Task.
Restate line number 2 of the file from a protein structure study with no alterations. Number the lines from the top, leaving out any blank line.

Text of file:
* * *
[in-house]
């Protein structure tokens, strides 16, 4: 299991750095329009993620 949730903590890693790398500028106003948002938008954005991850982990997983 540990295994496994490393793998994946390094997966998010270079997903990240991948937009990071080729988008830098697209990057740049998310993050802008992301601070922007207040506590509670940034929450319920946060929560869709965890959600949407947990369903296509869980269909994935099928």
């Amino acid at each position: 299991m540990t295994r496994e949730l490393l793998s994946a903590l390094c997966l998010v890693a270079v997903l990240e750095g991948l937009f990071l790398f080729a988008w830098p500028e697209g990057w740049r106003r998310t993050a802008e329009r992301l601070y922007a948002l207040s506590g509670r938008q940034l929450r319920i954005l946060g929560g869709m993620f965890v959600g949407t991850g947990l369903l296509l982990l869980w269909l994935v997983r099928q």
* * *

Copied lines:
């Protein structure tokens, strides 16, 4: 299991750095329009993620 949730903590890693790398500028106003948002938008954005991850982990997983 540990295994496994490393793998994946390094997966998010270079997903990240991948937009990071080729988008830098697209990057740049998310993050802008992301601070922007207040506590509670940034929450319920946060929560869709965890959600949407947990369903296509869980269909994935099928």